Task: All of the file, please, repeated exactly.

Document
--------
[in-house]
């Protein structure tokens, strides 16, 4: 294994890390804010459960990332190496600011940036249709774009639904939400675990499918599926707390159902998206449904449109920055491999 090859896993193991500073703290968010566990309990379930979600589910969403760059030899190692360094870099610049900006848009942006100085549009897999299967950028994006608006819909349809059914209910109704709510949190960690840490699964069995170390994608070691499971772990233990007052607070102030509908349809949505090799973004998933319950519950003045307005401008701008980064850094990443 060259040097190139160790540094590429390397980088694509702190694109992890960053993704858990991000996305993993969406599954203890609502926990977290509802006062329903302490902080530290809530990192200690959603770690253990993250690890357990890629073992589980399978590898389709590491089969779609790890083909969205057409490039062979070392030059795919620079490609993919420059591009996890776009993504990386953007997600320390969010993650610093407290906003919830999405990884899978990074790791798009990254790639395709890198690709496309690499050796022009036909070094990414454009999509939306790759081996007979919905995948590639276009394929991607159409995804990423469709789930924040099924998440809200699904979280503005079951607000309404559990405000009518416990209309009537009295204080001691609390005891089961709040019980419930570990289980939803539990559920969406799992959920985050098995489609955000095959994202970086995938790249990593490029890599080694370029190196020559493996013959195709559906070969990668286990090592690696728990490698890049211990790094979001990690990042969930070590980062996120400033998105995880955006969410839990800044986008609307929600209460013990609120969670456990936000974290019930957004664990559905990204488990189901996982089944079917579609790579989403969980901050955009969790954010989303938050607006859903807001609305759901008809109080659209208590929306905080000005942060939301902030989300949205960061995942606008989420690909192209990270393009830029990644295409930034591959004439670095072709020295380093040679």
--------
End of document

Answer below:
[in-house]
């Protein structure tokens, strides 16, 4: 294994890390804010459960990332190496600011940036249709774009639904939400675990499918599926707390159902998206449904449109920055491999 090859896993193991500073703290968010566990309990379930979600589910969403760059030899190692360094870099610049900006848009942006100085549009897999299967950028994006608006819909349809059914209910109704709510949190960690840490699964069995170390994608070691499971772990233990007052607070102030509908349809949505090799973004998933319950519950003045307005401008701008980064850094990443 060259040097190139160790540094590429390397980088694509702190694109992890960053993704858990991000996305993993969406599954203890609502926990977290509802006062329903302490902080530290809530990192200690959603770690253990993250690890357990890629073992589980399978590898389709590491089969779609790890083909969205057409490039062979070392030059795919620079490609993919420059591009996890776009993504990386953007997600320390969010993650610093407290906003919830999405990884899978990074790791798009990254790639395709890198690709496309690499050796022009036909070094990414454009999509939306790759081996007979919905995948590639276009394929991607159409995804990423469709789930924040099924998440809200699904979280503005079951607000309404559990405000009518416990209309009537009295204080001691609390005891089961709040019980419930570990289980939803539990559920969406799992959920985050098995489609955000095959994202970086995938790249990593490029890599080694370029190196020559493996013959195709559906070969990668286990090592690696728990490698890049211990790094979001990690990042969930070590980062996120400033998105995880955006969410839990800044986008609307929600209460013990609120969670456990936000974290019930957004664990559905990204488990189901996982089944079917579609790579989403969980901050955009969790954010989303938050607006859903807001609305759901008809109080659209208590929306905080000005942060939301902030989300949205960061995942606008989420690909192209990270393009830029990644295409930034591959004439670095072709020295380093040679």